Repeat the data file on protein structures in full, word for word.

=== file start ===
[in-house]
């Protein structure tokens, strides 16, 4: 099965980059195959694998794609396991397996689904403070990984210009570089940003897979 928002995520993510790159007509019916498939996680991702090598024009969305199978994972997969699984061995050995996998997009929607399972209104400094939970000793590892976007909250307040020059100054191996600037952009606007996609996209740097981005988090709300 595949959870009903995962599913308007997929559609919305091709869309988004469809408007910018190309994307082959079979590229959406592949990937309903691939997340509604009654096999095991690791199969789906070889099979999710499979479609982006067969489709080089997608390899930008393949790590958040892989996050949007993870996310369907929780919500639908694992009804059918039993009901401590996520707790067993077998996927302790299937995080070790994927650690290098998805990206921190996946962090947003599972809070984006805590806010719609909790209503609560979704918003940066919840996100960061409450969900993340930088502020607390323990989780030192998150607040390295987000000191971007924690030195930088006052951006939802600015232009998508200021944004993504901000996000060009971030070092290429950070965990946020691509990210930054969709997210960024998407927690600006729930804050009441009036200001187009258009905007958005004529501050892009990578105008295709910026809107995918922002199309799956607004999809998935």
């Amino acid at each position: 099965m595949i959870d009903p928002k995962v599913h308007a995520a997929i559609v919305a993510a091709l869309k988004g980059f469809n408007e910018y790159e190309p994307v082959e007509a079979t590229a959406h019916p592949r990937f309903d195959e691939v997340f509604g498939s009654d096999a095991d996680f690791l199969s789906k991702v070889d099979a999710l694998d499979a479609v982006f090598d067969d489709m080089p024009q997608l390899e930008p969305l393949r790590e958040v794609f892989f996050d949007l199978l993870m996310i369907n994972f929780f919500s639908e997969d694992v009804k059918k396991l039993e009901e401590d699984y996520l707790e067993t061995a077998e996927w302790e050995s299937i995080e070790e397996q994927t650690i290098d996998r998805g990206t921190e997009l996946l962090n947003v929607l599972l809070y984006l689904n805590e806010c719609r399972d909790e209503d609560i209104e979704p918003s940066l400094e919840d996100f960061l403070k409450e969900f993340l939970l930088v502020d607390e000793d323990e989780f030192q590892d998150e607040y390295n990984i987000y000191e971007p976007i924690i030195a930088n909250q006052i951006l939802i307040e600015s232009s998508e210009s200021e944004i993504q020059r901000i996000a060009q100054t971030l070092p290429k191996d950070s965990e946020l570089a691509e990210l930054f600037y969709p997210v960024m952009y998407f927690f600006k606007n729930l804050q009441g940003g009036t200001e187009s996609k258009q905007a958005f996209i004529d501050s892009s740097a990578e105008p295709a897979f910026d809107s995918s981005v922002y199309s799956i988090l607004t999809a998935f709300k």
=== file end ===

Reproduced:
[in-house]
């Protein structure tokens, strides 16, 4: 099965980059195959694998794609396991397996689904403070990984210009570089940003897979 928002995520993510790159007509019916498939996680991702090598024009969305199978994972997969699984061995050995996998997009929607399972209104400094939970000793590892976007909250307040020059100054191996600037952009606007996609996209740097981005988090709300 595949959870009903995962599913308007997929559609919305091709869309988004469809408007910018190309994307082959079979590229959406592949990937309903691939997340509604009654096999095991690791199969789906070889099979999710499979479609982006067969489709080089997608390899930008393949790590958040892989996050949007993870996310369907929780919500639908694992009804059918039993009901401590996520707790067993077998996927302790299937995080070790994927650690290098998805990206921190996946962090947003599972809070984006805590806010719609909790209503609560979704918003940066919840996100960061409450969900993340930088502020607390323990989780030192998150607040390295987000000191971007924690030195930088006052951006939802600015232009998508200021944004993504901000996000060009971030070092290429950070965990946020691509990210930054969709997210960024998407927690600006729930804050009441009036200001187009258009905007958005004529501050892009990578105008295709910026809107995918922002199309799956607004999809998935």
């Amino acid at each position: 099965m595949i959870d009903p928002k995962v599913h308007a995520a997929i559609v919305a993510a091709l869309k988004g980059f469809n408007e910018y790159e190309p994307v082959e007509a079979t590229a959406h019916p592949r990937f309903d195959e691939v997340f509604g498939s009654d096999a095991d996680f690791l199969s789906k991702v070889d099979a999710l694998d499979a479609v982006f090598d067969d489709m080089p024009q997608l390899e930008p969305l393949r790590e958040v794609f892989f996050d949007l199978l993870m996310i369907n994972f929780f919500s639908e997969d694992v009804k059918k396991l039993e009901e401590d699984y996520l707790e067993t061995a077998e996927w302790e050995s299937i995080e070790e397996q994927t650690i290098d996998r998805g990206t921190e997009l996946l962090n947003v929607l599972l809070y984006l689904n805590e806010c719609r399972d909790e209503d609560i209104e979704p918003s940066l400094e919840d996100f960061l403070k409450e969900f993340l939970l930088v502020d607390e000793d323990e989780f030192q590892d998150e607040y390295n990984i987000y000191e971007p976007i924690i030195a930088n909250q006052i951006l939802i307040e600015s232009s998508e210009s200021e944004i993504q020059r901000i996000a060009q100054t971030l070092p290429k191996d950070s965990e946020l570089a691509e990210l930054f600037y969709p997210v960024m952009y998407f927690f600006k606007n729930l804050q009441g940003g009036t200001e187009s996609k258009q905007a958005f996209i004529d501050s892009s740097a990578e105008p295709a897979f910026d809107s995918s981005v922002y199309s799956i988090l607004t999809a998935f709300k």